The Rising and popular support
The following is a very good piece taken from The Cedar Lounge and was written by one of that blog’s moderators and writers, who goes by the moniker World By Storm:
Again, given the day that is in it, and the wall to wall coverage of the Budget, no harm to step away from that briefly for a moment. A comment under a Diarmuid Ferriter piece here in the IT on the need for a Republic Day got me thinking. It stated baldly that:
The 1916 rebellion had NO support from the majority of the Irish people.
A further comment down the page suggested consulting JJ Lee’s Ireland 1912-1985: Politics and Society. I’m still a fan of Lee and that book in particular – despite a few oddities in the text and analysis. I think it offers a very clear-headed view of Irish history during that period laced with a necessary irony and scepticism about all those involved. it’s certainly a world away either from revisionism or adherence to previous nostrums.
Be that as it may Lee engages directly with that issue of support and suggests in quite a lengthy portion of the section on the Rising that simple assertions of no support may be wide of the mark (and also points subtly to a strong class bias in such interpretations). He suggests that information on what was actually happening filtered out with remarkable slowness, that while there was unquestionably a sense that the Rising was a foolhardy enterprise as it manifested itself there was a broader sense that it was, if not quite justifiable, certainly legitimate – a fine distinction, but not one without significance.
It’s always struck me as instructive that there were two particular dynamics in evidence. Firstly a very rapid shift in sympathy towards those executed – and so rapid in fact that it further legitimised the events of 1916 in the popular imagination. It’s difficult not to feel that a door that was already open was being pushed – sympathy, absolutely understandable, but that transmuting into support, less so unless such support was already extant in some albeit quiescent form.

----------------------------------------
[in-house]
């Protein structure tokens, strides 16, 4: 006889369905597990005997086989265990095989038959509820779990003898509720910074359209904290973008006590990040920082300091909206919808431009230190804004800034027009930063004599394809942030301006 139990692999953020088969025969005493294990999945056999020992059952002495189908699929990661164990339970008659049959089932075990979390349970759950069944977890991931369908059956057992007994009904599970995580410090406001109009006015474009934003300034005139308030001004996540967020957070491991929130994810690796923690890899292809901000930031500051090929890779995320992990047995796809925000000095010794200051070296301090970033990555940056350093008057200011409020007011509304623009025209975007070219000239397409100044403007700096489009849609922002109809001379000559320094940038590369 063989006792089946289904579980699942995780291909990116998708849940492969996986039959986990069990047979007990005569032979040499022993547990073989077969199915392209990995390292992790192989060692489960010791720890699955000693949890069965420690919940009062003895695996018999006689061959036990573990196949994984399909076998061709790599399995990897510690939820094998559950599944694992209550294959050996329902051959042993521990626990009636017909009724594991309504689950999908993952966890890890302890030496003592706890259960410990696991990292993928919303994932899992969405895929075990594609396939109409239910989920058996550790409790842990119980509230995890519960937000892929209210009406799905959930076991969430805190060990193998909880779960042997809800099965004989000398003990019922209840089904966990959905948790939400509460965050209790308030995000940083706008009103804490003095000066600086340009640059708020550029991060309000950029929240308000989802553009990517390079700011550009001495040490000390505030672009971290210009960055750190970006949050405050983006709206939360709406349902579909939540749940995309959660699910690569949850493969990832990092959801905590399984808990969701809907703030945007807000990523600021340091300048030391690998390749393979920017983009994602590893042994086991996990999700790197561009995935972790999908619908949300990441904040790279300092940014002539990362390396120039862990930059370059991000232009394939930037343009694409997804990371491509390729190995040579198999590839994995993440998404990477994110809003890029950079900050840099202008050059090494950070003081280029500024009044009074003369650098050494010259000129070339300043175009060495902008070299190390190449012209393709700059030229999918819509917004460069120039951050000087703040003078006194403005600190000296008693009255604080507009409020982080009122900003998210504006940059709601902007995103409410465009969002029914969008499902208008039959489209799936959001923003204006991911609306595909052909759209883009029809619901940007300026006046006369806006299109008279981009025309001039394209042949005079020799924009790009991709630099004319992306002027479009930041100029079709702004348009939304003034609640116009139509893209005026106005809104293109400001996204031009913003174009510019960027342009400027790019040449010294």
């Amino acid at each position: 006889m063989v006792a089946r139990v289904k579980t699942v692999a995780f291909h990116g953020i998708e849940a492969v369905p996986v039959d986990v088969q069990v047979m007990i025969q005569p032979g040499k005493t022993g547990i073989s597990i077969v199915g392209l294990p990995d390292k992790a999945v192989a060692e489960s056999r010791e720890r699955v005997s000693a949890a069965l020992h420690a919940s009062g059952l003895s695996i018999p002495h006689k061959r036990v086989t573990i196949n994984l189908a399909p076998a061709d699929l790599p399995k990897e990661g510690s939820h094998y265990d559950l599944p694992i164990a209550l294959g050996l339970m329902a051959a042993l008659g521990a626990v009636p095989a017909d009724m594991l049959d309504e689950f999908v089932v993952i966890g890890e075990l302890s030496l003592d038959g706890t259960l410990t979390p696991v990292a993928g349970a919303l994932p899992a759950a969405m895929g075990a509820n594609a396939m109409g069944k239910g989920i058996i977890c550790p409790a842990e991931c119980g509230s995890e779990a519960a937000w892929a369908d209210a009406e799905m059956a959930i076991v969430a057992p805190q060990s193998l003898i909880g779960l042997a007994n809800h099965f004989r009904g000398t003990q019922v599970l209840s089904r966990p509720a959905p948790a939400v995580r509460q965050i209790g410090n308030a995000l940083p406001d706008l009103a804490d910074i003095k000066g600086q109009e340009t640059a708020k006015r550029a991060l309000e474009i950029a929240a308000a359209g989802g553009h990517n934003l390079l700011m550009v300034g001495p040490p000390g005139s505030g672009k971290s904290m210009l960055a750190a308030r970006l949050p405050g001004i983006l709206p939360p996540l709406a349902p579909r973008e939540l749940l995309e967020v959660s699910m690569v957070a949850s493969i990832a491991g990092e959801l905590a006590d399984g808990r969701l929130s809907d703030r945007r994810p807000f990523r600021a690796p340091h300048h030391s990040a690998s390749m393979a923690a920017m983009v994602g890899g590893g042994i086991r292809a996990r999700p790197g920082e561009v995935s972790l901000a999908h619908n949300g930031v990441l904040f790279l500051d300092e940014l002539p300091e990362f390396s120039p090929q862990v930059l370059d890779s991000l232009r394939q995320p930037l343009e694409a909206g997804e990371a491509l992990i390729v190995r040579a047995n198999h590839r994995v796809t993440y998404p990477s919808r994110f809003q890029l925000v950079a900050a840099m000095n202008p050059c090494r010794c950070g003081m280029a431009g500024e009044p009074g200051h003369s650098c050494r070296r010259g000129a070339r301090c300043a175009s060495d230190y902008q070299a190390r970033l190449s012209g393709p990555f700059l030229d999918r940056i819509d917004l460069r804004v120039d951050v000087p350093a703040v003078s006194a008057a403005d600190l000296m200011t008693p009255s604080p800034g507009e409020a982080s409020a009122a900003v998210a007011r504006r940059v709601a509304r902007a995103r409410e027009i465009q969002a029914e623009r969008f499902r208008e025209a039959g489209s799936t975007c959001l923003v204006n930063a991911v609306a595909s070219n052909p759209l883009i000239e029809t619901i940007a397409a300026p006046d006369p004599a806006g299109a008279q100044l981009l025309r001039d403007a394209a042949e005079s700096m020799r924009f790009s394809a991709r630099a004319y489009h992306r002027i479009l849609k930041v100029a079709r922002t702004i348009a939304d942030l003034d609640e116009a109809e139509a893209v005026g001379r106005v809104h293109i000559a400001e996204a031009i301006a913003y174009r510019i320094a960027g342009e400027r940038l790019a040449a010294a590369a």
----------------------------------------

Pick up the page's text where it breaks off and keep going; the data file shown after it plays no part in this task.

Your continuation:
Secondly a small illustration. There were very very few tricolours in evidence during the Rising. A horizontal one was on the front of the GPO and I think there was a vertical one flown at Boland’s Mills. Otherwise it was gold harp on a green field flags. So in a sense the representation of this event was one rooted in a more traditional historical approach (as well as which it was probably easier to get hold of green flags – practicality, a great driver of historical events). At the commemorations at Easter 1917 almost all the flags displayed were tricolour flags. Again that’s a massive shift, but one that is understandable – Home Rule had self-evidently failed, its devices were now superseded but the more muscular and overt Republicanism of the tricolour. And even though by any reasonable criteria the Rising itself was a failure it was one that allowed for a perception that there that more muscular republicanism was the only way forward. The military approach had failed but it opened up space for a more pointed political approach to be followed by yet further military action (though Lee as always points out that the ultimate form of the struggle for independence was one which would have been a surprise to many involved in the Rising who envisaged open military actions rather than guerrilla warfare).
To me that suggests that those like John Bruton who argue that the Home Rule path was both right, successful and inevitably bound to succeed may have long over-estimated the attachment of the Irish to Home Rule, an attachment that was arguably cosmetic and shallow-rooted and that once something more substantial was on offer was rapidly pushed aside.
Of course it does no service to replace one partial analysis with another. Clearly there were those who were opposed to the Rising and bitterly so in many instances. And the reasons for that, cultural, social and economic are obvious. Moreover they also – I would hazard – constituted a significant enough block. But whether they were the majority seems unlikely, not least given the overall support for advanced nationalism from that period on in political terms.